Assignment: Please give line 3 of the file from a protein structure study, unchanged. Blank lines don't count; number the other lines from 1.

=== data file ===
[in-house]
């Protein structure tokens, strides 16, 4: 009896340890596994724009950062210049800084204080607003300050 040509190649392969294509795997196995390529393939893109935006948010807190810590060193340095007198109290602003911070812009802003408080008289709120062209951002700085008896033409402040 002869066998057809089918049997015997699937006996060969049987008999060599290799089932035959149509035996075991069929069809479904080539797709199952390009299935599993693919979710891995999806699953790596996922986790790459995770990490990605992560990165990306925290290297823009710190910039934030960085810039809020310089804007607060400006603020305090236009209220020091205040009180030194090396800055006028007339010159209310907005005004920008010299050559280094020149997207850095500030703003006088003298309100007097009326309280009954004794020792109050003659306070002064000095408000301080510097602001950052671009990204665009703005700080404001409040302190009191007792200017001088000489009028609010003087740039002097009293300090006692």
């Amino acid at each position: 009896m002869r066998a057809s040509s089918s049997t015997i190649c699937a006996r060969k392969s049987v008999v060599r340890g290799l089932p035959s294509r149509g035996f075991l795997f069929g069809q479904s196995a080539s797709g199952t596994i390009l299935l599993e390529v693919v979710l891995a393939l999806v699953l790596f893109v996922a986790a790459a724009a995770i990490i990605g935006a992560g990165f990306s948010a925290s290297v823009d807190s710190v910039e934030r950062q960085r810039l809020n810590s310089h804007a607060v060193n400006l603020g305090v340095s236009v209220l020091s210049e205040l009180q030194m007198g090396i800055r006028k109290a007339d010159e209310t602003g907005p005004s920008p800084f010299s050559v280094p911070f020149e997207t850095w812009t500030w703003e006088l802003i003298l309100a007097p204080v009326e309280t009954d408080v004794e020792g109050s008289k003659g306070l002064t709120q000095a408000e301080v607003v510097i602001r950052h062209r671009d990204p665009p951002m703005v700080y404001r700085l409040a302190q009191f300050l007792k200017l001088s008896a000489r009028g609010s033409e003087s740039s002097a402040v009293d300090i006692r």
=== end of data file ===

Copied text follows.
């Amino acid at each position: 009896m002869r066998a057809s040509s089918s049997t015997i190649c699937a006996r060969k392969s049987v008999v060599r340890g290799l089932p035959s294509r149509g035996f075991l795997f069929g069809q479904s196995a080539s797709g199952t596994i390009l299935l599993e390529v693919v979710l891995a393939l999806v699953l790596f893109v996922a986790a790459a724009a995770i990490i990605g935006a992560g990165f990306s948010a925290s290297v823009d807190s710190v910039e934030r950062q960085r810039l809020n810590s310089h804007a607060v060193n400006l603020g305090v340095s236009v209220l020091s210049e205040l009180q030194m007198g090396i800055r006028k109290a007339d010159e209310t602003g907005p005004s920008p800084f010299s050559v280094p911070f020149e997207t850095w812009t500030w703003e006088l802003i003298l309100a007097p204080v009326e309280t009954d408080v004794e020792g109050s008289k003659g306070l002064t709120q000095a408000e301080v607003v510097i602001r950052h062209r671009d990204p665009p951002m703005v700080y404001r700085l409040a302190q009191f300050l007792k200017l001088s008896a000489r009028g609010s033409e003087s740039s002097a402040v009293d300090i006692r």